Grateful was I ere I saw Elba.
OK, I've ruined the palindrome* (Able was I ere I saw Elba) but it's true. I was grateful for two reasons. First, I always feel grateful when we arrive in a port at the end of a difficult upwind journey. Second, we'd been intending to visit Elba since our first summer in the Mediterranean, and we'd finally managed it. Even though we were trying to make a fast passage to Genoa, we decided to stay for a couple of nights and have a look around.
For our first night, we dropped our anchor in a lovely cove called Barbarossa (English translation Red Beard) just around the corner from Porto Azzurro. The depths were around 50 feet, but fortunately there was enough swing room for us to put out lots of chain. With the anchor well set, we turned in early and slept for a very long time. The next morning, we moved the boat over to Porto Azzurro. Arriving just as numerous boats were leaving, we had no trouble finding space. This time, we were only in about 20 feet of water. The view of the town from the water was enchanting.
Porto Azzurro is a pretty little town, but exploring it didn't require a lot of time, so we decided to rent a motorcycle and drive across the island to see Portoferraio. The price of 45 euros for a part-day rental was the most we'd ever paid, and we hoped it would be worth it.
It's always fun to see an island from a motorcycle. The drive across the island was lovely, taking us past beautiful vineyards and fields of hay. Much of southern Italy is a toasted brown colour at this time of year, but we could already see that things are different in Tuscany. Elba was green and lush everywhere we looked. Porto Ferraio itself was a bustling and busy spot, resulting in some heart-in-throat moments on the motorcycle. Once the bike was parked, we were able to relax over lunch in a café on the pretty waterfront. The food was delicious and the bill came with a beautifully coloured scallop shell on top, which the waiter told me I could keep. Italians have such a great sense of style! After we settled our bill (naturally with a bigger tip than usual) we set off to explore the historic centre of the town.
The most famous episode in Elba's history was undoubtedly Napoleon's exile there in 1814-1815. Following the defeat of France by the Sixth Coalition (comprised of various European countries including Russia, Austria, Prussia, the United Kingdom and others) Napoleon was forced to abdicate the French throne. The deal allowed him to reside on Elba with sovereignty over the island and a substantial income. Napoleon's home of Villa dei Mulini is now open to the public as a museum. We decided to visit, but an accidental detour took us first to the nearby Star Fort.
The woman who was selling tickets from the Star Fort's guardhouse wasn't getting much business, and was obviously finding the time long. "What's the capital of Pakistan?" she asked, pointing to her crossword puzzle. Luckily for her, geography is one of the skipper's many strengths, and (doubly lucky) Islamabad has the same name in Italian and English.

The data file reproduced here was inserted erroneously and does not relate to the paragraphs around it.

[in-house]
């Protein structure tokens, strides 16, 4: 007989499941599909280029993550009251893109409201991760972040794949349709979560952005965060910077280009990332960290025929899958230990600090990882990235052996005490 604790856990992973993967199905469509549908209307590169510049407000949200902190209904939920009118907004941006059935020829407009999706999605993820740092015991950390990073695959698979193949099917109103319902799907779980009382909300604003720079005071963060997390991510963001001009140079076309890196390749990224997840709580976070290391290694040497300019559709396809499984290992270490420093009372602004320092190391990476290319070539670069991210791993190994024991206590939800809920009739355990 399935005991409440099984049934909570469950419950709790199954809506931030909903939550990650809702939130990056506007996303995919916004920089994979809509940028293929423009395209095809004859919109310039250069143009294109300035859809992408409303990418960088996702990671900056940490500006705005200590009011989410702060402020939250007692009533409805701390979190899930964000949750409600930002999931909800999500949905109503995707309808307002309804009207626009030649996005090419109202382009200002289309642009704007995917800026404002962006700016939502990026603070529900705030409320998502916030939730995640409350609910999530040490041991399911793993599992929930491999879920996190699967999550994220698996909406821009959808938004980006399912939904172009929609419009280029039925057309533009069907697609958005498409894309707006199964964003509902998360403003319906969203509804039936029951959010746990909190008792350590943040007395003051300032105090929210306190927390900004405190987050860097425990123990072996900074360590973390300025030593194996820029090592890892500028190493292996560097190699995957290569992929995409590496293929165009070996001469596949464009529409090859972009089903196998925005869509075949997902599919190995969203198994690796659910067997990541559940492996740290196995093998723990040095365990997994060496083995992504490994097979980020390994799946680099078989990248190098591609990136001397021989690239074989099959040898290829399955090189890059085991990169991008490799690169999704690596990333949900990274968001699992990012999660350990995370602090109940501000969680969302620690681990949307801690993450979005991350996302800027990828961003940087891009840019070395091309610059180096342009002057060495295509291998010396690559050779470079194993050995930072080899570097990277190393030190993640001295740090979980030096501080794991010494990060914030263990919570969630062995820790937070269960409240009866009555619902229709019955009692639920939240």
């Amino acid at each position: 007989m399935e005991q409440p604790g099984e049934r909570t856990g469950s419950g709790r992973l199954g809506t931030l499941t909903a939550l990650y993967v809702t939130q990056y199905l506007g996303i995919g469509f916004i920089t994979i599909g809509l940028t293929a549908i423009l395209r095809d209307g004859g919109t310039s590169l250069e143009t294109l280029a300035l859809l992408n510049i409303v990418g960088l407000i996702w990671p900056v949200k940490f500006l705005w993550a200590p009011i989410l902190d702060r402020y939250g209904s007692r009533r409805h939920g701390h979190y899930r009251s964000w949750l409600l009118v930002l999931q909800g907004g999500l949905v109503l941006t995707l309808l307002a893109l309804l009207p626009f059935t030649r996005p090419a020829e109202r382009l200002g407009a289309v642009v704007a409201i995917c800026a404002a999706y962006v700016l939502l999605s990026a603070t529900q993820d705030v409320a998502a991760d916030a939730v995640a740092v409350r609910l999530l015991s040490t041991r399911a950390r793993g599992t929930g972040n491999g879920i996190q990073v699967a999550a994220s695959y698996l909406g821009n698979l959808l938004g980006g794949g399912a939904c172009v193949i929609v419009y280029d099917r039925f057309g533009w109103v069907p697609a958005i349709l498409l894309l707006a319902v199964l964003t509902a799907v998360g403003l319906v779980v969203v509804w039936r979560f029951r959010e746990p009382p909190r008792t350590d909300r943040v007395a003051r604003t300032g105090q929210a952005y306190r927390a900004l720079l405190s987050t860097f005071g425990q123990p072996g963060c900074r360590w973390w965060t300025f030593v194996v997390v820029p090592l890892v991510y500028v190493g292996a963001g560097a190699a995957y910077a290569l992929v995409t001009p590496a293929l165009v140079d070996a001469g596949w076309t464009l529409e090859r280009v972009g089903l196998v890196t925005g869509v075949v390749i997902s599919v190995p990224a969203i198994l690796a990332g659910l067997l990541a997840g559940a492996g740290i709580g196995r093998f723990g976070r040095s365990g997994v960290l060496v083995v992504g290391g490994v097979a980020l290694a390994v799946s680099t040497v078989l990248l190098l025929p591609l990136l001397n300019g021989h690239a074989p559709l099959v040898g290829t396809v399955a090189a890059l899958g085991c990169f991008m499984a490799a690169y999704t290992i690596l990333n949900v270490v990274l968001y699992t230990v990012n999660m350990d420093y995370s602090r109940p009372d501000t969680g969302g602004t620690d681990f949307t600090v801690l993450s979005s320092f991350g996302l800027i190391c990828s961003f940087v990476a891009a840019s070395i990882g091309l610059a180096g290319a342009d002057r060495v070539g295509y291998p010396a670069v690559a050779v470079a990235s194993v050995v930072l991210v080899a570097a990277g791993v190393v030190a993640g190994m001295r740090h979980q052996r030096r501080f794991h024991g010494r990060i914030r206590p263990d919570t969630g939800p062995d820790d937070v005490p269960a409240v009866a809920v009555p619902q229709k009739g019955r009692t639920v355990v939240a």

The view from the ramparts of the fort was glorious. Below us, a sailing regatta was taking place.
The Villa dei Mulini was beautifully situated and lavishly decorated. Rick and I could have happily settled in here, but it was probably still a bit of a comedown for an Emperor.
Among the most interesting items were Napoleon's camp bed (so tiny!!!) and a gown belonging to his sister Pauline, who kindly moved to Eba with him when his wife would not. Pauline by the way, was immortalized by Canova in a reclining sculpture called "Venus Victrix", now in the Galleria Borghese in Rome. Go to see it if you get the chance.
Travel writers often ask why why Napoleon would have wanted to escape from such a beautiful place, but Elba must have been a pretty small pond for such a big fish. I imagine he would have been scheming to get out of there from the minute he arrived. The bigger question is why he was permitted to bring his own warship with him, which gave him the means to escape from Elba after only 10 months. He sailed to Golfe-Juan and from there easily made his way to Paris, where he reclaimed his throne. As everyone knows, he met his Waterloo shortly thereafter, and was then exiled to the island of Saint Helena, which presumably was a bit more difficult to escape from. He died there in 1821 at only 51 years of age.
Returning to the waterfront, we climbed back onto the motorcycle and plunged back into the traffic. We had intended to explore a bit more of the island, but the sight of a serious motorcycle accident outside Portoferraio made us think twice. Instead, we made a short stop at a roadside stall to taste some Elban wine and olive oil. We were back in Porto Azzurro on time for late afternoon drinks and snacks on the waterfront. By this time, the anchorage was crammed with boats, and we were glad we'd arrived early.
Early the next morning, we lifted the anchor for our passage to Genoa. Sailing down the coast past Rio Marina, we saw the red earth that is evidence of Elba's now-defunct iron ore mining industry.
The journey to Genoa took only 22 hours, but it seemed much longer. With high winds from behind and very rough seas, I found it difficult to manage the sails alone at night, and Rick got only a few hours of sleep. We were both very tired when we arrived in Genoa at dawn the next day. It wasn't until later that it occurred to us that we'd just finished our last Mediterranean passage on Aisling. But long naps and a walk through the amazing historic centre of Genoa raised our spirits immensely. I think we're going to like it here!
*In case you were wondering, a palindrome is a word, phrase or sentence that reads the same forward or backward. Another famous example is "Madam I'm Adam".